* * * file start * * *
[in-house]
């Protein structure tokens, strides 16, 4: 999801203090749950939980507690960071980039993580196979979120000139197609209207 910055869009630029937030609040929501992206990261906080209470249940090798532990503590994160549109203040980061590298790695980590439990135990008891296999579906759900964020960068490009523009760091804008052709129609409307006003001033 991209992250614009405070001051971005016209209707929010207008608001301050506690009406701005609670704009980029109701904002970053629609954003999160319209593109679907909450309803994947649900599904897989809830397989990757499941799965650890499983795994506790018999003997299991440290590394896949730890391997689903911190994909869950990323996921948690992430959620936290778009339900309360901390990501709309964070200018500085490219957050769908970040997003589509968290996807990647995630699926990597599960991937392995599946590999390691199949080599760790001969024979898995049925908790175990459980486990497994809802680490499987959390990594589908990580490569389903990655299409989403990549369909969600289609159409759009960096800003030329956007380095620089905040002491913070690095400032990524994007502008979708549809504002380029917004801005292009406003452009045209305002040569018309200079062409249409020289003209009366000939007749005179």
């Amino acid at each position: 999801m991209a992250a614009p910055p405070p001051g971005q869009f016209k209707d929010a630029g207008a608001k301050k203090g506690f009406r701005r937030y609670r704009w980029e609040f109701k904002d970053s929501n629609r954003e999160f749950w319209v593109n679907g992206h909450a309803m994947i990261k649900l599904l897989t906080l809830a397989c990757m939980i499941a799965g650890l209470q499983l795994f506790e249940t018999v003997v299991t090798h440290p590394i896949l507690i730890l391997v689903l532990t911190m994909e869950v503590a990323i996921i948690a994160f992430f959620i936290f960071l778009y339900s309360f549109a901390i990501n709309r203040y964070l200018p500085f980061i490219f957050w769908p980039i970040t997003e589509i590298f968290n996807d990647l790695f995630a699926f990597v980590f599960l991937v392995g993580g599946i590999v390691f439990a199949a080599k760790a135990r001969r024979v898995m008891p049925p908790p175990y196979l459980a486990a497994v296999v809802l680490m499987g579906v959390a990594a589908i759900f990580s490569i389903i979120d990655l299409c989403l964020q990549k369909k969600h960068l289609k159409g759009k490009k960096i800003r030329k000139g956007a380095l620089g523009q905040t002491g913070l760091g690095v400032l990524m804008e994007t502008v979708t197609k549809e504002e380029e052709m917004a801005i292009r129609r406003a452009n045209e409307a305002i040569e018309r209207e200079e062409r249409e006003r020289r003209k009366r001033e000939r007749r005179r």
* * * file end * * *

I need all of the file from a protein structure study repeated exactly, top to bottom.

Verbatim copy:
[in-house]
């Protein structure tokens, strides 16, 4: 999801203090749950939980507690960071980039993580196979979120000139197609209207 910055869009630029937030609040929501992206990261906080209470249940090798532990503590994160549109203040980061590298790695980590439990135990008891296999579906759900964020960068490009523009760091804008052709129609409307006003001033 991209992250614009405070001051971005016209209707929010207008608001301050506690009406701005609670704009980029109701904002970053629609954003999160319209593109679907909450309803994947649900599904897989809830397989990757499941799965650890499983795994506790018999003997299991440290590394896949730890391997689903911190994909869950990323996921948690992430959620936290778009339900309360901390990501709309964070200018500085490219957050769908970040997003589509968290996807990647995630699926990597599960991937392995599946590999390691199949080599760790001969024979898995049925908790175990459980486990497994809802680490499987959390990594589908990580490569389903990655299409989403990549369909969600289609159409759009960096800003030329956007380095620089905040002491913070690095400032990524994007502008979708549809504002380029917004801005292009406003452009045209305002040569018309200079062409249409020289003209009366000939007749005179």
């Amino acid at each position: 999801m991209a992250a614009p910055p405070p001051g971005q869009f016209k209707d929010a630029g207008a608001k301050k203090g506690f009406r701005r937030y609670r704009w980029e609040f109701k904002d970053s929501n629609r954003e999160f749950w319209v593109n679907g992206h909450a309803m994947i990261k649900l599904l897989t906080l809830a397989c990757m939980i499941a799965g650890l209470q499983l795994f506790e249940t018999v003997v299991t090798h440290p590394i896949l507690i730890l391997v689903l532990t911190m994909e869950v503590a990323i996921i948690a994160f992430f959620i936290f960071l778009y339900s309360f549109a901390i990501n709309r203040y964070l200018p500085f980061i490219f957050w769908p980039i970040t997003e589509i590298f968290n996807d990647l790695f995630a699926f990597v980590f599960l991937v392995g993580g599946i590999v390691f439990a199949a080599k760790a135990r001969r024979v898995m008891p049925p908790p175990y196979l459980a486990a497994v296999v809802l680490m499987g579906v959390a990594a589908i759900f990580s490569i389903i979120d990655l299409c989403l964020q990549k369909k969600h960068l289609k159409g759009k490009k960096i800003r030329k000139g956007a380095l620089g523009q905040t002491g913070l760091g690095v400032l990524m804008e994007t502008v979708t197609k549809e504002e380029e052709m917004a801005i292009r129609r406003a452009n045209e409307a305002i040569e018309r209207e200079e062409r249409e006003r020289r003209k009366r001033e000939r007749r005179r």